Dr. Jatindra Saha, University of Plymouth, UK,jsaha@plymouth.ac.uk

What Do the Vedas Really Say?

For the first time a leading magazine has carried such an excellent profile of Swami Dayanand and the Arya Samaj (Mar/Apr 2001). May I, however, point out a discrepancy. On the question of idolatry, Swami Dayanand never bowed to pressure from pundits regarding the matter. Also, nowhere in the Veda is idol worship condoned. In fact, the text is unequivocal when it says, “Na tasya pratima asti, yasya naam mahadyashah.” “There is no image to compare with Him, who is the greatest glory.”

Swami Agnivesh,agnivesh@vsnl.com

Kumbha Mela Unseen Message

Returning from the Kumbha Mela ifind its significance has been missed in public discourse. Given the size of the crowds, physical needs and suffering, all sorts of frustrations, how easy it would have been to create a riot, a stampede. Though a competent U.P. government made excellent arrangements, the success depended, fundamentally, on every Hindu pilgrim’s self discipline, patience and tolerance, for which the Maha Kumbha Mela was a supreme testimony. While pilgrims looked for, and saw, asceticism in the Naga sadhus, the cameramen, like Auschwitz guards, were doing their job photographing their nudity and eccentricities, little wondering what it meant. Similarly, like Eichmann scheduling trains, the editors at magazines like India Today and India Abroad were sensationalizing pictures to sell their wares, never questioning the ethical dimensions of demeaning the pilgrims. Maha Kumbha Mela can’t be explained by the Western intellectual tradition, which is like the salt doll wading into the ocean to measure its depth. Kumbh is inherently, and fundamentally, spiritual; it is all about amrit, the meeting of three waters, an act of faith, a phenomena of transcendence.

Once again and after a long time, one gets a different and better view of Indian society: beautiful, peaceful, real, serene, spiritual and vast as contrasted with the India seen through Bollywood and media: vulgar, violent, unreal, ugly, poor, materialist, greedy, corrupt and bounded. At the Maha Kumbha Mela, low caste and untouchables performed exactly the same ceremony, at the holiest of holy Hindu events, of dipping in the holy waters, as any brahmin or Hindu sage destroying the old myth that casteism and untouchablity are fundamental to Hinduism. Also, at the Maha Kumbh, 5,000 ashrams made it clear and obvious that there are many different shades of ideas, opinions, philosophies and practices in Hinduism that can peacefuly coexist, a manifest refutation of the new charges of Hindu fundamentalism. Compare this to Christianity which has never had a single gathering of all various denominations.

The Maha Kumbha Mela is authentic evidence of the vast and multidimensional Hindu faith, beliefs, practices and rituals. Its analysis and implications would take many, many years and fill major treatises. And it confirms that in spite of abuse for the past one thousand years, and still from those in authority, Hinduism is today alive and well. I got a tiny glimpse of transcendence in this unique phenomena and left Prayag feeling proud of the Hindu religion and of this great civilizational heritage.

Romesh Diwan, Rensselaer Polytech Institute, Troy, NY,diwanr@rpi.edu

Purusha Sukta All One Person

The great vedic hymn, purusha sukta, starts with the emphatic statement that all that was and will be is Purusha (Supreme Person), meaning we are all one and equal. Only after saying that does it go on to say that chatur varnas (four castes) came from the great body of the Purusha, again emphasizing that all castes are equally sacred. But in the “real” world, all sorts of inequalities were perpetuated in the name of Hindu religion. Other religions criticize Hinduism on this ground and try to convert those that are discriminated against. In my view, Hindu spiritual leaders fell into this sinful illusion of inequality, because both in the sukta and even in the Gita (chatur varnyam maya srustam, etc.), the word equality is not used explicitly. How difficult would it be to introduce the samanam “sameness” (samanam vruksham, etc.) of the Upanishads, into these verses and modify and redefine Hindu fundamentals. There is nothing wrong in modifying the scriptures to make the spirit of Hinduism more explicit so that no one can misinterpret.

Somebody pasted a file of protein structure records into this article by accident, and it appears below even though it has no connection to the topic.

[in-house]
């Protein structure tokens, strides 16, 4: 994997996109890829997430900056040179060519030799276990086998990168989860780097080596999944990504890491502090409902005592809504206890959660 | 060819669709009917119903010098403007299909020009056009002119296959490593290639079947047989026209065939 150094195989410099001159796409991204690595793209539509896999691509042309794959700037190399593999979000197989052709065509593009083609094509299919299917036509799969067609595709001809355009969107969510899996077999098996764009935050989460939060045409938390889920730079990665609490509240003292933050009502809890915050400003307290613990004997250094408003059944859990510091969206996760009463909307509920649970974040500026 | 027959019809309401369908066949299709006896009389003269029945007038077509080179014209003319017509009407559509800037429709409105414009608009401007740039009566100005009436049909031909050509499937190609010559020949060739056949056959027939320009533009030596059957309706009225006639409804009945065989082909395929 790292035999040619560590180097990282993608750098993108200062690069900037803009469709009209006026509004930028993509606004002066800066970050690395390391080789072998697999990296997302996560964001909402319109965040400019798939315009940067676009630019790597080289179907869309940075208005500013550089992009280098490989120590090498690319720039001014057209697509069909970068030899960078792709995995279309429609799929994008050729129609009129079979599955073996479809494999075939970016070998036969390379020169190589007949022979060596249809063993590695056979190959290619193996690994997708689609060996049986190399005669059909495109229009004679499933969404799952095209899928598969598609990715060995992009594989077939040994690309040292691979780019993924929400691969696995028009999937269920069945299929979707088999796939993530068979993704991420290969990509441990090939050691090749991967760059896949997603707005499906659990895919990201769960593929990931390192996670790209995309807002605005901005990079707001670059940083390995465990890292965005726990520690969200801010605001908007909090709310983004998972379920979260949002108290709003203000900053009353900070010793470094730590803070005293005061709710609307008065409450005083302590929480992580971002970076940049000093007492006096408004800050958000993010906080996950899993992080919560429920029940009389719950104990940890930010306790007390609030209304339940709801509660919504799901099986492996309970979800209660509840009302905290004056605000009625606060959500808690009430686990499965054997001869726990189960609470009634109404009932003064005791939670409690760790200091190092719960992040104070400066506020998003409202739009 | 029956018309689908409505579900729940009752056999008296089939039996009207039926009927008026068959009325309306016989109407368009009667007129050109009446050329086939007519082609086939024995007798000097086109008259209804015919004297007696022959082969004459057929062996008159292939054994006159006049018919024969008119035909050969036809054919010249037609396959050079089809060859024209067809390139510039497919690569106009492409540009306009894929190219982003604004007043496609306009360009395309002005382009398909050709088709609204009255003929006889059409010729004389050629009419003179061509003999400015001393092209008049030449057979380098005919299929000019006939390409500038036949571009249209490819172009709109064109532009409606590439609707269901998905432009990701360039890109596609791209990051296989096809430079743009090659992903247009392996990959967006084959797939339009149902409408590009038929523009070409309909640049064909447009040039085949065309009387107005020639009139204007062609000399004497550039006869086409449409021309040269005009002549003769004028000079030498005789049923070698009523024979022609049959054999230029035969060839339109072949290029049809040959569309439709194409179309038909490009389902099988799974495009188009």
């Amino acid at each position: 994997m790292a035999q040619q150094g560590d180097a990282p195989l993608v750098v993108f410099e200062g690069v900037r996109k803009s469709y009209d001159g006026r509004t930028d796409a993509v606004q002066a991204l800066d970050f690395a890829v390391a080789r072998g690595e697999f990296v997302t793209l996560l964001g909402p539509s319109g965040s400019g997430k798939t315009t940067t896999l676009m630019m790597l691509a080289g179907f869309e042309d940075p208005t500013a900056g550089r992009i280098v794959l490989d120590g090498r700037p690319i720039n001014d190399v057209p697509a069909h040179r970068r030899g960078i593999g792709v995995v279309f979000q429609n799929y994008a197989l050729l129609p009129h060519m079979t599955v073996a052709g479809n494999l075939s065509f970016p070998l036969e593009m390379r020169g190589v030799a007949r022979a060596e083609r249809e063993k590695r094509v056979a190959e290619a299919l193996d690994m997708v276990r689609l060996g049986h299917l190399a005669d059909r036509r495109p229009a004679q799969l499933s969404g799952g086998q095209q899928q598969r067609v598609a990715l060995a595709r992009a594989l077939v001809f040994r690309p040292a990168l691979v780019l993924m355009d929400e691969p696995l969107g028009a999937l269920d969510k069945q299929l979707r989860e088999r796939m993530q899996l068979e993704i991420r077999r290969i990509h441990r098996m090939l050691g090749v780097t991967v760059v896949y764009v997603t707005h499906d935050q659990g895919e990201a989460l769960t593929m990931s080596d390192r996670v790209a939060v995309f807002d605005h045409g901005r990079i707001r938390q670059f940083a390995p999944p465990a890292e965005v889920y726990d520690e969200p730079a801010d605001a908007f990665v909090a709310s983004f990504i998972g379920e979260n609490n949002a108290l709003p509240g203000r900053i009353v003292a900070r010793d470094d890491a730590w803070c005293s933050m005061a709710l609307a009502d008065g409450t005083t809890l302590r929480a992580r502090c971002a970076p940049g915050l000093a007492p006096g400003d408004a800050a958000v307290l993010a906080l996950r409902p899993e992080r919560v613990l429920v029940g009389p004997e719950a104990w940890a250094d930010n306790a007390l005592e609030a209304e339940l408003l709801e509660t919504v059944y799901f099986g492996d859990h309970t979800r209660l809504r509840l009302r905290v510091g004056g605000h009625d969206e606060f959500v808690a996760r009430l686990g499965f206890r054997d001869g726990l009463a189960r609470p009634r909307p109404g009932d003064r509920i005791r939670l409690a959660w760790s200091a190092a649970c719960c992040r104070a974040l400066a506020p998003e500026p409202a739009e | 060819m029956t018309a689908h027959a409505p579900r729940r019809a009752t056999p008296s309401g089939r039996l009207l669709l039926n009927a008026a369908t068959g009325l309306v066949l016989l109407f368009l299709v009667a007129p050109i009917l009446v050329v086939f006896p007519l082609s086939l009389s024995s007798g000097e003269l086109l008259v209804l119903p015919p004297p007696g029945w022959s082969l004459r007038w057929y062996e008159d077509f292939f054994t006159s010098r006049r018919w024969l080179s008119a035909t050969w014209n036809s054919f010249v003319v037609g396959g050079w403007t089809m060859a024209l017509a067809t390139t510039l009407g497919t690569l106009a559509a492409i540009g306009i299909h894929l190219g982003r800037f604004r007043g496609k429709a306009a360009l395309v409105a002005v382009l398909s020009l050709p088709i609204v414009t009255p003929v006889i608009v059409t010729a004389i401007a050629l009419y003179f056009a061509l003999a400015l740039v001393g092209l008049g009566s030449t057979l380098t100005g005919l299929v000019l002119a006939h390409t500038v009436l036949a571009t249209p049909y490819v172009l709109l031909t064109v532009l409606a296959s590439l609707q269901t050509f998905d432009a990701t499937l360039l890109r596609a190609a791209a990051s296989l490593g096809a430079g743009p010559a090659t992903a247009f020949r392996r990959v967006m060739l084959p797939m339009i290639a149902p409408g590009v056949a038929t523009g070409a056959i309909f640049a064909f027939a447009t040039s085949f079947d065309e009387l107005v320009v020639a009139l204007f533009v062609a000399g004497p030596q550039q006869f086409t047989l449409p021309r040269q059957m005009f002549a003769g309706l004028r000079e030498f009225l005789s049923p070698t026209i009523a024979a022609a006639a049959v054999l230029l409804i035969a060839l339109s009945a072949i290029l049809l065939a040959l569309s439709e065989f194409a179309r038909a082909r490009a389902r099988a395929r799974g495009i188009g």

Sankar-Rao Mopidevi,smopide@erols.com

Nonviolence In All Contexts?

I would like to commend your honorable work of spreading the messages of Sanatana Dharma throughout the four corners of our world. There is one topic of discussion I encounter in your magazine quite frequently: ahimsa. In my opinion, the word ahimsa means nonaggression and not nonviolence. Nonviolence means not harming any living being, even if another living being does harm to you. Nonaggression, on the other hand, means not being the aggressor in any conflict. But I believe that, when all other options have been unsuccessfully exhausted, people should reserve the right to choose violence as a final option to defeat an adharmic, unreasonable and malicious enemy. Pondering these questions: would Gandhian nonviolent marches and protests have been able to prevent the Jewish Holocaust during WW II at the hands of the Nazis? Has Buddhist nonviolence been able to save the Tibetan civilization from the communist onslaught? Would nonviolence be successful in defeating the likes of Osama Bin Laden and Saddam Hussein?

Manav Tandon,tantiatopi1@excite.com

Beef Flavored Fries

Lori Home, office customer satisfaction department, McDonald’s Corporation, recently answered my friend: “For flavor enhancement, McDonald’s US suppliers use a minuscule amount of beef flavoring in the raw product of our french fries and hash brown. Like food labels you would read on packaged goods the ingredients in ‘natural flavors’ are not broken down.”

Sheela Chandrasekhara,schandrasekhara2001@kellogg.nwu.edu

How Fares Dholavira?

I was interested to read your article on the archaeological site in Dholavira (Jan/Feb 2001). Was this site heavily damaged by the earthquake in Gujarat?”

Guy Werlings,guy.werlings@wanadoo.fr

The Dholavira remains are intact, but the archeologists’ facilities were flattened.


On page 34 of the May-June issue of Hinduism Today, the reference to Rajan Malik was incorrect. The correspondent who covered the story is Rajiv Malik.